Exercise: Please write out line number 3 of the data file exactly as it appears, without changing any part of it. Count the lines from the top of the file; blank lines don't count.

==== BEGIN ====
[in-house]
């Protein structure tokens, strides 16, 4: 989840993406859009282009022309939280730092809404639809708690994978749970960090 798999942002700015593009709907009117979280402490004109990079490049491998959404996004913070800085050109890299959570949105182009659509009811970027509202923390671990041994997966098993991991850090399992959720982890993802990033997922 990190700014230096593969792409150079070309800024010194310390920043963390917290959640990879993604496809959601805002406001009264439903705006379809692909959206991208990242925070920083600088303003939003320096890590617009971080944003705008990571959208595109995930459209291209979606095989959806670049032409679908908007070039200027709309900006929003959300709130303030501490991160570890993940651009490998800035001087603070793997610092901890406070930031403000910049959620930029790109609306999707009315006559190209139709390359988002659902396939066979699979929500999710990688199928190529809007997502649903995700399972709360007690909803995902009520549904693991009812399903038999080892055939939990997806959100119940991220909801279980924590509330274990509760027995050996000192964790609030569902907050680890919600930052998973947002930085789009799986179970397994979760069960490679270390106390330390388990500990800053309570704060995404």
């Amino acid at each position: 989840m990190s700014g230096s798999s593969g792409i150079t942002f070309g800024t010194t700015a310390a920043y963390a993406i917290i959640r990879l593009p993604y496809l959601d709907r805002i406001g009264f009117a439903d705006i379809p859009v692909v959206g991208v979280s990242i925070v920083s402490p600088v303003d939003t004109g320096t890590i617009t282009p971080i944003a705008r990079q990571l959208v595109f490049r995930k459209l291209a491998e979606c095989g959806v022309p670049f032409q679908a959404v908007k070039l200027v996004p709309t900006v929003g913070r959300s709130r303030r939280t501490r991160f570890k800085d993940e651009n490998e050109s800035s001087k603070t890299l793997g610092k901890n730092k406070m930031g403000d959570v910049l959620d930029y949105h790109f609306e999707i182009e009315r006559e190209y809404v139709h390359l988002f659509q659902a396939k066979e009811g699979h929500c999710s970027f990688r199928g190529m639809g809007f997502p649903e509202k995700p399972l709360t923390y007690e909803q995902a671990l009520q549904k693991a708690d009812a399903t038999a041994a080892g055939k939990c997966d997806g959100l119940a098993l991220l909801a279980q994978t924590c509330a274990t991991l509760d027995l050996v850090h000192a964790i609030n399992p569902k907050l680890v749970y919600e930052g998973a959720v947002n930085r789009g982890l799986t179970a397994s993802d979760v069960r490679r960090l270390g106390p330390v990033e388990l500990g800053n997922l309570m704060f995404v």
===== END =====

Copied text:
């Amino acid at each position: 989840m990190s700014g230096s798999s593969g792409i150079t942002f070309g800024t010194t700015a310390a920043y963390a993406i917290i959640r990879l593009p993604y496809l959601d709907r805002i406001g009264f009117a439903d705006i379809p859009v692909v959206g991208v979280s990242i925070v920083s402490p600088v303003d939003t004109g320096t890590i617009t282009p971080i944003a705008r990079q990571l959208v595109f490049r995930k459209l291209a491998e979606c095989g959806v022309p670049f032409q679908a959404v908007k070039l200027v996004p709309t900006v929003g913070r959300s709130r303030r939280t501490r991160f570890k800085d993940e651009n490998e050109s800035s001087k603070t890299l793997g610092k901890n730092k406070m930031g403000d959570v910049l959620d930029y949105h790109f609306e999707i182009e009315r006559e190209y809404v139709h390359l988002f659509q659902a396939k066979e009811g699979h929500c999710s970027f990688r199928g190529m639809g809007f997502p649903e509202k995700p399972l709360t923390y007690e909803q995902a671990l009520q549904k693991a708690d009812a399903t038999a041994a080892g055939k939990c997966d997806g959100l119940a098993l991220l909801a279980q994978t924590c509330a274990t991991l509760d027995l050996v850090h000192a964790i609030n399992p569902k907050l680890v749970y919600e930052g998973a959720v947002n930085r789009g982890l799986t179970a397994s993802d979760v069960r490679r960090l270390g106390p330390v990033e388990l500990g800053n997922l309570m704060f995404v």